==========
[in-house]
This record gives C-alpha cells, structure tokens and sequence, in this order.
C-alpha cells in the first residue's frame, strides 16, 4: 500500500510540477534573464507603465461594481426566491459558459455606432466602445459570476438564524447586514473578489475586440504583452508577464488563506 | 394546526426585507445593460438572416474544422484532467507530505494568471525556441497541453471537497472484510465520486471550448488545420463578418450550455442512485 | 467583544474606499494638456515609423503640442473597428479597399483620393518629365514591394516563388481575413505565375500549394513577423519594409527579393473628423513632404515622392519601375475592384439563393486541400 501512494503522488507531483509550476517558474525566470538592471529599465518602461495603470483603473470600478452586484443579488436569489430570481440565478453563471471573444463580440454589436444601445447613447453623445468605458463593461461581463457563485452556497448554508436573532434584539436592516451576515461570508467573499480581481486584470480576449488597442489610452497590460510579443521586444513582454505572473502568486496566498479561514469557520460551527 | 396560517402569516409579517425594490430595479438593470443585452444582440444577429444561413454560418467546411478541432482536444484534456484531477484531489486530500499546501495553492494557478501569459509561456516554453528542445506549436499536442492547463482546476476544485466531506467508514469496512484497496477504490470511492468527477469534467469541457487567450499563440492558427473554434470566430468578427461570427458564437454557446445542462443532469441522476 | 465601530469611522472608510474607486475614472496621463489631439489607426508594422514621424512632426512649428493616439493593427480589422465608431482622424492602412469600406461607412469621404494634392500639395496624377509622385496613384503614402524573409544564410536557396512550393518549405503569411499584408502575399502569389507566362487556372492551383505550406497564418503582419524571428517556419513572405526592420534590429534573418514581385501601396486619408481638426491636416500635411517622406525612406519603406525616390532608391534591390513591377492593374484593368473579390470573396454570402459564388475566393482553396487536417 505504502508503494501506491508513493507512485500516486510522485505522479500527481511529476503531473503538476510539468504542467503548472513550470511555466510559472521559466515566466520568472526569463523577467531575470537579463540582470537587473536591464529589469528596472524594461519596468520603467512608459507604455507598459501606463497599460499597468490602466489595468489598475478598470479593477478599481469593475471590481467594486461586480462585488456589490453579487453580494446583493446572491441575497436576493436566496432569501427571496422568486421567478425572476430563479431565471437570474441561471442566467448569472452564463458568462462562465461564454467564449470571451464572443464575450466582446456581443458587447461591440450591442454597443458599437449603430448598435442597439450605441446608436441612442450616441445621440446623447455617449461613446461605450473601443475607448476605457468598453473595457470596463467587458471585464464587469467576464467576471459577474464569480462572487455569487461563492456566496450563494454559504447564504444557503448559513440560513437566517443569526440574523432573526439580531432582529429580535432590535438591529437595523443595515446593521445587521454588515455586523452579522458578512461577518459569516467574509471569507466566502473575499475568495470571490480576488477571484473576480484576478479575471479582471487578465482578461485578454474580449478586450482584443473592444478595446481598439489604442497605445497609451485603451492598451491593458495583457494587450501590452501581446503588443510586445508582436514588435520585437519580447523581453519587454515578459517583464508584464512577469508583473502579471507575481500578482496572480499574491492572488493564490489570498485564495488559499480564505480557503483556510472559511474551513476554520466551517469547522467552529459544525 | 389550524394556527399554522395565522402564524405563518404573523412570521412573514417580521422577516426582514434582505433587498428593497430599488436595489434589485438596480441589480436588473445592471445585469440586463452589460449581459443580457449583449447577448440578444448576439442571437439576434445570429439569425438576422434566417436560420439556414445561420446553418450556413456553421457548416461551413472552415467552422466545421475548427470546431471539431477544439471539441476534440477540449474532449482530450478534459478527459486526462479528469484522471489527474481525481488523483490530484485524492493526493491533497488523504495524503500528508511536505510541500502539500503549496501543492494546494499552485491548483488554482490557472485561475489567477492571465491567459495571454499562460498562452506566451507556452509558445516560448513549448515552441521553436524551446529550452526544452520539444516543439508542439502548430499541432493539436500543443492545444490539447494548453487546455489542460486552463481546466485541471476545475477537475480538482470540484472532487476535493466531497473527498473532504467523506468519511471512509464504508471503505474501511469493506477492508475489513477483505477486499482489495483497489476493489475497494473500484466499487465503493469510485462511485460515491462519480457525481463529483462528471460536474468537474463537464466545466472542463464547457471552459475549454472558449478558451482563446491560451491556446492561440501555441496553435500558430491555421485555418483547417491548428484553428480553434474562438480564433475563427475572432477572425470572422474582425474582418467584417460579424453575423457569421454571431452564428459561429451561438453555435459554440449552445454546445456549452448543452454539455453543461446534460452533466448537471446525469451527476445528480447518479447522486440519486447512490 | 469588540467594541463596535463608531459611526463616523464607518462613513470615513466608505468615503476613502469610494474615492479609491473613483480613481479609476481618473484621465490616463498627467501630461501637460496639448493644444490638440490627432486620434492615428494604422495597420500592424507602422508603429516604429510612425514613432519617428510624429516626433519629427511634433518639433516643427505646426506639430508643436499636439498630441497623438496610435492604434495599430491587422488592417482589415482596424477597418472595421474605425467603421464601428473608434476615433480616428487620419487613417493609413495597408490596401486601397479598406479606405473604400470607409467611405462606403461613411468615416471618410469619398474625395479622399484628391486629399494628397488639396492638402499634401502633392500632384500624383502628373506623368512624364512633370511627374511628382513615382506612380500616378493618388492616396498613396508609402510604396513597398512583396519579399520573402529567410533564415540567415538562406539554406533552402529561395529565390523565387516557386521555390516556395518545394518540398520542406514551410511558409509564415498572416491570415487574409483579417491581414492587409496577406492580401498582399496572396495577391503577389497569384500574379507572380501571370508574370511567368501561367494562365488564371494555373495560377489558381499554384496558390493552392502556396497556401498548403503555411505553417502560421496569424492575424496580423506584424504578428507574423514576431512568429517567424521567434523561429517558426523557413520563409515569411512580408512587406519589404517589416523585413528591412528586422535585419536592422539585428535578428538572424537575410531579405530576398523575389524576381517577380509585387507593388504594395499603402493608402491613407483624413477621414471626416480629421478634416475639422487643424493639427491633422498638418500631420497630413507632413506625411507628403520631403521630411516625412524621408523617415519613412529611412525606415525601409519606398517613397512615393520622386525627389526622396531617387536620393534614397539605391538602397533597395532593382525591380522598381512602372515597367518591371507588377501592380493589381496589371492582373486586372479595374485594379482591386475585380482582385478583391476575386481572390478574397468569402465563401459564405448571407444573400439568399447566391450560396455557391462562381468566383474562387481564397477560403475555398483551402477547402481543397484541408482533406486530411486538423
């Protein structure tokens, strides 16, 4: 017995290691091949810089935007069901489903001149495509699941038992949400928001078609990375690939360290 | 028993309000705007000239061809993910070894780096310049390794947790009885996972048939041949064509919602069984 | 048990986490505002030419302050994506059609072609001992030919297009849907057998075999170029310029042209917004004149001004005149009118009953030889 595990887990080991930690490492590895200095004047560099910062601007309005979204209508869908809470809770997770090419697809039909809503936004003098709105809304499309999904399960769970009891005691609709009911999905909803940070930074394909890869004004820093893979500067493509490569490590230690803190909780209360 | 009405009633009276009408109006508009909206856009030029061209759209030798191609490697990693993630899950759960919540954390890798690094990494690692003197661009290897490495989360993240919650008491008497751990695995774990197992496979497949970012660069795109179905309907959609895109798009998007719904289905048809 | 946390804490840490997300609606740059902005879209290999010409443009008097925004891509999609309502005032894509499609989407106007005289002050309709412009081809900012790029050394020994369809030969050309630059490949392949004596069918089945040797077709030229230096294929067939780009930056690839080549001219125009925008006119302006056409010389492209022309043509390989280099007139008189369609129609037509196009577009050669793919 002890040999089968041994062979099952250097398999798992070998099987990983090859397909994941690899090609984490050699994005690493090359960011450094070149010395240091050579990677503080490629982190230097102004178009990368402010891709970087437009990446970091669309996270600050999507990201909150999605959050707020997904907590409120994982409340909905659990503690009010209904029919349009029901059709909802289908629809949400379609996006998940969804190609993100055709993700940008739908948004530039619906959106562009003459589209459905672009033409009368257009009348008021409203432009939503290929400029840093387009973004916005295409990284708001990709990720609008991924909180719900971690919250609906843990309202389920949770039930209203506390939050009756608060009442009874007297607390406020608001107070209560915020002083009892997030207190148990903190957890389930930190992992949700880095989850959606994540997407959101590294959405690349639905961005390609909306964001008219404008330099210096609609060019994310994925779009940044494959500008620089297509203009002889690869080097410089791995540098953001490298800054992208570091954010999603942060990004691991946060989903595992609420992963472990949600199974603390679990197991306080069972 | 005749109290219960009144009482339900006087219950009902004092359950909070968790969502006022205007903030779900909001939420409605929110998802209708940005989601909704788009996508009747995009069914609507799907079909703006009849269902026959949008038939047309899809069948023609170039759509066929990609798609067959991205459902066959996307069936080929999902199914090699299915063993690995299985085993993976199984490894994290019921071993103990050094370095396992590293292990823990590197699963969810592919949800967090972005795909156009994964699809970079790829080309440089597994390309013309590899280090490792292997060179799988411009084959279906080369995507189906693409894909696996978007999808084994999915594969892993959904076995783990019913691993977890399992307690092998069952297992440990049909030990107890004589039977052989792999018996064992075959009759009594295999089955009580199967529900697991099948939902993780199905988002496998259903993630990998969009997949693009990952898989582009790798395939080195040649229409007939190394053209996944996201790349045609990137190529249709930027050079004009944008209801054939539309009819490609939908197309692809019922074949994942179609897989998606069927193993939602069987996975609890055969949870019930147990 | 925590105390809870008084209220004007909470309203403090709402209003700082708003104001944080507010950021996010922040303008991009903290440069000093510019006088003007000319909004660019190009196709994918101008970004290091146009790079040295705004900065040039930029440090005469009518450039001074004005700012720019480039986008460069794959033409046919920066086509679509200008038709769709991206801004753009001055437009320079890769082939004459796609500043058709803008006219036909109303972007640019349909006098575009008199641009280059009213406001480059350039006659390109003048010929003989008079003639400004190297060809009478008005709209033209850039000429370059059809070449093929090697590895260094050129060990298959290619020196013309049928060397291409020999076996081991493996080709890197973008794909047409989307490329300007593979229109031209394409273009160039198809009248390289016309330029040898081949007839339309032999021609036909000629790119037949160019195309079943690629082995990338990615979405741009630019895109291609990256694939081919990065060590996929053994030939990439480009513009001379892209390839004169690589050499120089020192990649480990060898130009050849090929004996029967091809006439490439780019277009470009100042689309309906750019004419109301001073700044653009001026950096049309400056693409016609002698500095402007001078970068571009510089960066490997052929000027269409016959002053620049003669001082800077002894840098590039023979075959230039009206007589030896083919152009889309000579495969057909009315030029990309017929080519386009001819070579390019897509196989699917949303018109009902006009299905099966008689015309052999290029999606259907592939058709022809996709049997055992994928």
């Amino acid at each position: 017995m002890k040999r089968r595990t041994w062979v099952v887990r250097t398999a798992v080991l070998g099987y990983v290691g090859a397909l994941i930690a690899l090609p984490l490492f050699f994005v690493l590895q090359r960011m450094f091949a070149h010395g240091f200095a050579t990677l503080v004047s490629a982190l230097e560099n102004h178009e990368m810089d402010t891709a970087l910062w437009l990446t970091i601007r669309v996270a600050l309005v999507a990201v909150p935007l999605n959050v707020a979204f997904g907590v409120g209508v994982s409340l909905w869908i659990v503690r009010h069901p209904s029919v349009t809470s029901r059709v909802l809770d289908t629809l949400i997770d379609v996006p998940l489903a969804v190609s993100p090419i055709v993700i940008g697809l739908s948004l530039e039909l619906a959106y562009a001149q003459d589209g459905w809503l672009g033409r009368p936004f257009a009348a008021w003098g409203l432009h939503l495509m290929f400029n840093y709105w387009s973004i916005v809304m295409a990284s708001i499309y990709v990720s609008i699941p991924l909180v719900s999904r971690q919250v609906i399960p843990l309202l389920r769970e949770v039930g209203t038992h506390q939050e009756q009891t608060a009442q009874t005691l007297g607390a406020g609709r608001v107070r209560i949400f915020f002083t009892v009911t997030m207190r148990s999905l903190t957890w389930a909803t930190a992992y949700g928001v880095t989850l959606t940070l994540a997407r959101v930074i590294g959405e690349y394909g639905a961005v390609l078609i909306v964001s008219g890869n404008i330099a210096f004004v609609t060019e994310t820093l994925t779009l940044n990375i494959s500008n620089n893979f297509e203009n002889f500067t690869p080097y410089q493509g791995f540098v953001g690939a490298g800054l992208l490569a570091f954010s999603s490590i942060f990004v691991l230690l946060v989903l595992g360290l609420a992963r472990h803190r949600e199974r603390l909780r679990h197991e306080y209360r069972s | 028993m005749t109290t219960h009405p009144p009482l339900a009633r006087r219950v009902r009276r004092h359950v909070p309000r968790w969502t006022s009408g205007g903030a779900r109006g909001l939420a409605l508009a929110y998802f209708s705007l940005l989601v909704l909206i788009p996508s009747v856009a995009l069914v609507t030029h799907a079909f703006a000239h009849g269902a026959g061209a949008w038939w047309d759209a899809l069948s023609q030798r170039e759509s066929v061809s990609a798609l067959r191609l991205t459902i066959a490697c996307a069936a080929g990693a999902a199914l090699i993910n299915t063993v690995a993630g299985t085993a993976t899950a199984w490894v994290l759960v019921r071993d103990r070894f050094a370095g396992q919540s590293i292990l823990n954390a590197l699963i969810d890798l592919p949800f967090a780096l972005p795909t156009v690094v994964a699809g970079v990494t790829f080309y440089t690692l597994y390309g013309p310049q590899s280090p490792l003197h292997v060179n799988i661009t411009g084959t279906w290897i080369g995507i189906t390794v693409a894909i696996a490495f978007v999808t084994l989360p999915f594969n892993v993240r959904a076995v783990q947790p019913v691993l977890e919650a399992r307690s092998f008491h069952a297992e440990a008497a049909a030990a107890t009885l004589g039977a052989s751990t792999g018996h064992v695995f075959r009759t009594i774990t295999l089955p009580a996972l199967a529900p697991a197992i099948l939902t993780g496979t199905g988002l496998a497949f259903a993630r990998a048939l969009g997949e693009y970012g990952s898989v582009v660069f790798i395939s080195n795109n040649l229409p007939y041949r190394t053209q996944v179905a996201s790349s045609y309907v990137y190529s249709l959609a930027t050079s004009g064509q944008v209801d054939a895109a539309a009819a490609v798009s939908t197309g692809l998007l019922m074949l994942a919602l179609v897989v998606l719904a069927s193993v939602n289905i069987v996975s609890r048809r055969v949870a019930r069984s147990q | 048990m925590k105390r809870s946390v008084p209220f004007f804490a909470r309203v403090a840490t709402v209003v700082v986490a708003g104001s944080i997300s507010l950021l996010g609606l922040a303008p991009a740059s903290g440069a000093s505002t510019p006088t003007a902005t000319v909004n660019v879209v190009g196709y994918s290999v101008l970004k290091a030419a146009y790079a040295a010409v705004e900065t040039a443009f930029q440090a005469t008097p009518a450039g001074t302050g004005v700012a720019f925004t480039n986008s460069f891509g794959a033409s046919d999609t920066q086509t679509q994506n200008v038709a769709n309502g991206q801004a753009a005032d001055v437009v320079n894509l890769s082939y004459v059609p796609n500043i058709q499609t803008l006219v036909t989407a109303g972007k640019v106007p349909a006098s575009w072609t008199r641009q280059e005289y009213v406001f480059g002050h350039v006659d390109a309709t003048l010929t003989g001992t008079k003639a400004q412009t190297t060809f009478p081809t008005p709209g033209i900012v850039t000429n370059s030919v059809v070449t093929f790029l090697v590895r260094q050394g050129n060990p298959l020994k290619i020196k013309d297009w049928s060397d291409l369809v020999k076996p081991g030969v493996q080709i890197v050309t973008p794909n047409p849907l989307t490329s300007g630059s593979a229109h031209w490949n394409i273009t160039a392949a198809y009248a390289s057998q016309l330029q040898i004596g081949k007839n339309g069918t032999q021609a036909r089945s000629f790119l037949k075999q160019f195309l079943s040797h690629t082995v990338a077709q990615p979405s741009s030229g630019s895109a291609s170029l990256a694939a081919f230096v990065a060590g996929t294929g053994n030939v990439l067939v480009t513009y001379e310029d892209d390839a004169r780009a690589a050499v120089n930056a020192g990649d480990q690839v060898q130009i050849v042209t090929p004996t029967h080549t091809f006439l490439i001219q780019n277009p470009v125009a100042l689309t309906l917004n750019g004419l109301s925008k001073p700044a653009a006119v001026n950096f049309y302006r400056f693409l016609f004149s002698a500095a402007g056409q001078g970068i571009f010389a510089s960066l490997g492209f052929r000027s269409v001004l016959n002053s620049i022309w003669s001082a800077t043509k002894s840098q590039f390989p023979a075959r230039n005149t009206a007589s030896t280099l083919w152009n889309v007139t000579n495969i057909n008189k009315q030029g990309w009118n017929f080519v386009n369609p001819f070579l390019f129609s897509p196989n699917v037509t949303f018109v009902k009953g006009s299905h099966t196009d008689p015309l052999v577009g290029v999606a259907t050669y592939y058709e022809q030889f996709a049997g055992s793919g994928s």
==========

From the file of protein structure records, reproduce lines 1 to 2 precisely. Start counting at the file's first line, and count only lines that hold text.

[in-house]
This record gives C-alpha cells, structure tokens and sequence, in this order.